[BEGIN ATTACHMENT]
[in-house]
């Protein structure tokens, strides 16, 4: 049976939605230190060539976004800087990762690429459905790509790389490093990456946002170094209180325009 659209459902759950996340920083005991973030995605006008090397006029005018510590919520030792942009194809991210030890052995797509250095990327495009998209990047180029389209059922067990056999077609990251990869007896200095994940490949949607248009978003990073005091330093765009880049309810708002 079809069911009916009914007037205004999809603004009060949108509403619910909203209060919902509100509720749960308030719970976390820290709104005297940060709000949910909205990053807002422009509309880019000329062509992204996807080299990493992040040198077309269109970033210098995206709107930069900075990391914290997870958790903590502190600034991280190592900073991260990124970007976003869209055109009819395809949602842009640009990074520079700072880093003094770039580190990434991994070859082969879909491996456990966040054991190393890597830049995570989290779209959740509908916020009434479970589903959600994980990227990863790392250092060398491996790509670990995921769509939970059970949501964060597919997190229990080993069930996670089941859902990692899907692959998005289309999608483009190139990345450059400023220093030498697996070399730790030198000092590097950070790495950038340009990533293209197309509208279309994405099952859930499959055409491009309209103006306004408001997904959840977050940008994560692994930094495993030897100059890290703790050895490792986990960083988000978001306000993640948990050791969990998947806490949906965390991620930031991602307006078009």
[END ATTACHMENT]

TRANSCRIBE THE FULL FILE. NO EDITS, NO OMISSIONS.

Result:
[in-house]
């Protein structure tokens, strides 16, 4: 049976939605230190060539976004800087990762690429459905790509790389490093990456946002170094209180325009 659209459902759950996340920083005991973030995605006008090397006029005018510590919520030792942009194809991210030890052995797509250095990327495009998209990047180029389209059922067990056999077609990251990869007896200095994940490949949607248009978003990073005091330093765009880049309810708002 079809069911009916009914007037205004999809603004009060949108509403619910909203209060919902509100509720749960308030719970976390820290709104005297940060709000949910909205990053807002422009509309880019000329062509992204996807080299990493992040040198077309269109970033210098995206709107930069900075990391914290997870958790903590502190600034991280190592900073991260990124970007976003869209055109009819395809949602842009640009990074520079700072880093003094770039580190990434991994070859082969879909491996456990966040054991190393890597830049995570989290779209959740509908916020009434479970589903959600994980990227990863790392250092060398491996790509670990995921769509939970059970949501964060597919997190229990080993069930996670089941859902990692899907692959998005289309999608483009190139990345450059400023220093030498697996070399730790030198000092590097950070790495950038340009990533293209197309509208279309994405099952859930499959055409491009309209103006306004408001997904959840977050940008994560692994930094495993030897100059890290703790050895490792986990960083988000978001306000993640948990050791969990998947806490949906965390991620930031991602307006078009």